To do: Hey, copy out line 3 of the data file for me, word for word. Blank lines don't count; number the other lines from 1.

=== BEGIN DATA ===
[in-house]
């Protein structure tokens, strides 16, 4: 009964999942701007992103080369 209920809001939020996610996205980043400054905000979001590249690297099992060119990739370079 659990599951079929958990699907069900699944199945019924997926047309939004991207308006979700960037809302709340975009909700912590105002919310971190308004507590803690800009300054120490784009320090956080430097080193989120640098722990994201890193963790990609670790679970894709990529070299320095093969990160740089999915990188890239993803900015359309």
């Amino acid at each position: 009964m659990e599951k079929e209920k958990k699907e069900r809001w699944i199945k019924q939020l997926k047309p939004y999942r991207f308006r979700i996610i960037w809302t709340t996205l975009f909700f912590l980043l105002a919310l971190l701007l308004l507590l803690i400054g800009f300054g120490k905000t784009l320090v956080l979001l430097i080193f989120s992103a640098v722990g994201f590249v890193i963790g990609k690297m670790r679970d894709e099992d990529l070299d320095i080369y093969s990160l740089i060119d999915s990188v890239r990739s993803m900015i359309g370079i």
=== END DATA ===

């Amino acid at each position: 009964m659990e599951k079929e209920k958990k699907e069900r809001w699944i199945k019924q939020l997926k047309p939004y999942r991207f308006r979700i996610i960037w809302t709340t996205l975009f909700f912590l980043l105002a919310l971190l701007l308004l507590l803690i400054g800009f300054g120490k905000t784009l320090v956080l979001l430097i080193f989120s992103a640098v722990g994201f590249v890193i963790g990609k690297m670790r679970d894709e099992d990529l070299d320095i080369y093969s990160l740089i060119d999915s990188v890239r990739s993803m900015i359309g370079i």